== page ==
Certified Crop Adviser Program
The Certified Crop Adviser (CCA) Program of the American Society of Agronomy (ASA) began in the United States in 1992 which quickly expanded to the 50 states. The certification program improved the knowledge base and abilities of those who provide agronomic advice and inputs to farmers. CCA certification is a voluntary process, whereby ASA recognizes individuals who meet its standards in regard to exams, education, experience and ethics. To remain certified, participation in a life-long learning process is required. Wherever the Program has been established, farmers or employers can rely on CCA certification as a quality control measure that identifies appropriate agronomy advisers.
There are now 11 600 CCAs in the US while in Canada, which established the Program in 1997, has 1 200 CCAs. The CCA Program expanded to South Asia in 2009 with India as the first country to establish the program resulting in the certification of 78 CCAs. Development of India’s CCA Program is part of the Cereal Systems Initiative for South Asia (CSISA) of the International Rice Research Institute (IRRI). The Indian Society of Agribusiness Professionals (ISAP) is the India-based administrator, through a licensing agreement with ASA. In the future, the Program will be extended to Nepal, Bangladesh and Pakistan.
In Latin America, Argentina established the Program in 2010 by setting up a certification board and exam committee. Performance objectives and exam questions are under development and the first exam is targetted in March and another in August 2012. Likewise, Mexico is organizing a CCA certification board and exam committee. They will develop performance objectives and exam questions, with the goal of offering an exam for the first time in August of 2012. Brazil has not yet established the CCA Program but consider establishing the Certified Professional Soil Scientist Program of the Soil Science Society of America (SSSA), a companion organization of ASA.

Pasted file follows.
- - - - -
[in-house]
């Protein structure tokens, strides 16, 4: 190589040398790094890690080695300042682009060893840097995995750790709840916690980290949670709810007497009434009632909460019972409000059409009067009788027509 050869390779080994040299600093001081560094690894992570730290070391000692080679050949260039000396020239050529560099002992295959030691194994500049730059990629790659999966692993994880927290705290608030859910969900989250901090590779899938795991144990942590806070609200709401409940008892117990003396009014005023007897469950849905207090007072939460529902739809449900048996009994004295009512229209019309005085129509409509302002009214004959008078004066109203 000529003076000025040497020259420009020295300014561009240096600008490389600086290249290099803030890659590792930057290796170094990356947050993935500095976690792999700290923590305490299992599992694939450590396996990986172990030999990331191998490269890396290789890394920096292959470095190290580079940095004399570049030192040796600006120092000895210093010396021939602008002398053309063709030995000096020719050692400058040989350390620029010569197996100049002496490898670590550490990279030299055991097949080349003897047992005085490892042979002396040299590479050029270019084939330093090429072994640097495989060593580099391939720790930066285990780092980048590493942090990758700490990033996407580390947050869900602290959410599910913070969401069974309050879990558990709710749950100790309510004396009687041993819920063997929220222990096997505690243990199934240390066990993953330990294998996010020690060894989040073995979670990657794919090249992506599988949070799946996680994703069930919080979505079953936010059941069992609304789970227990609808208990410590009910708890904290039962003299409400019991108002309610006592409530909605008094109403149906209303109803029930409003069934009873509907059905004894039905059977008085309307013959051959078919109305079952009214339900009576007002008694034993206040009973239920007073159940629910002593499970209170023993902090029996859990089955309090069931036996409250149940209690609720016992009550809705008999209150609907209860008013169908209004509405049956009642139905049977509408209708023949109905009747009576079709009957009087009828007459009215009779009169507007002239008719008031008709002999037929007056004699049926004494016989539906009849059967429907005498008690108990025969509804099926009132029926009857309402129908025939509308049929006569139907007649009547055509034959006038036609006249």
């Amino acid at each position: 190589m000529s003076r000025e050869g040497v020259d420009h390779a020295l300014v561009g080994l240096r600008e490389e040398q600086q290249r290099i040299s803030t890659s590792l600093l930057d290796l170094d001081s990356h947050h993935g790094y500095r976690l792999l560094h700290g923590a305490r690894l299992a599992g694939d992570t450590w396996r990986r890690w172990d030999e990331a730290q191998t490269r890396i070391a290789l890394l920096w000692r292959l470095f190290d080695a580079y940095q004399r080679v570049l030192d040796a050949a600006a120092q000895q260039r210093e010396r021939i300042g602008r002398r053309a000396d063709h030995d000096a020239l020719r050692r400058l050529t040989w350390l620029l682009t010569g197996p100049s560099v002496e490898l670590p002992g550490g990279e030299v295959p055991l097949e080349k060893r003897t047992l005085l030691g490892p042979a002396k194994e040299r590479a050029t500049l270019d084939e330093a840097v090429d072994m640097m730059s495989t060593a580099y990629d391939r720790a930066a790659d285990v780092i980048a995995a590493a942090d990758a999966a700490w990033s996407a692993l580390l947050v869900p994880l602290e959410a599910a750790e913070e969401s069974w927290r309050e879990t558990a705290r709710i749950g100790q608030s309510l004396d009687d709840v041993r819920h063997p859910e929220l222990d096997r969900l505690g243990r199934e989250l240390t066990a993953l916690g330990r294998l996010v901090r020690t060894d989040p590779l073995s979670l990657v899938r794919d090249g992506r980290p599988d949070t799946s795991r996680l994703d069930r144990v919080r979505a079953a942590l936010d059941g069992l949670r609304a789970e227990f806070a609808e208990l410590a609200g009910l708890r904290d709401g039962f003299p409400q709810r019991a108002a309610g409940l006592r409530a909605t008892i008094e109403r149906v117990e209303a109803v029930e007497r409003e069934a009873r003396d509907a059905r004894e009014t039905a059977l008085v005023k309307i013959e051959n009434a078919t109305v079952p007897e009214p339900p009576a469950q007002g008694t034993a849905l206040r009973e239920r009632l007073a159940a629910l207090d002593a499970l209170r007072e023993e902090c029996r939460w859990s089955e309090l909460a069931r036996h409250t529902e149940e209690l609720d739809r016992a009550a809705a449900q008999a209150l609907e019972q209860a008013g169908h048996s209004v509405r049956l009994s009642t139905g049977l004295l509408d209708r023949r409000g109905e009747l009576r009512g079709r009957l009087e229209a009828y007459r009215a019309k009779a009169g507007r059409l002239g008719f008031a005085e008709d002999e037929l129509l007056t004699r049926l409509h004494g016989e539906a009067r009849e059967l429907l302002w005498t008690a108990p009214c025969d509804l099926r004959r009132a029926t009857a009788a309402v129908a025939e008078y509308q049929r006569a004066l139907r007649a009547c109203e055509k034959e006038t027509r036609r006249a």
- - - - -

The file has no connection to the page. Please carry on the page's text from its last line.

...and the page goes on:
Although participating countries will each have a stand-alone program financially, they will use the same standards for the certification process and will be interconnected through the International Certified Crop Adviser (ICCA) Program. Each country’s program will have performance objectives specific to agriculture in its region. Performance objectives determine the content of exams in particular, and of the program in general. They are developed by in-country technical experts in nutrient management, soil and water management, integrated pest management and crop management, who review international performance objectives to decide what applies or needs to be changed with reference to agriculture in the region. This approach has greatly reduced start-up costs in these countries. The ICCA Program is supporting new CCA Programs until they become self-sustaining.
Learn more about the CCA Program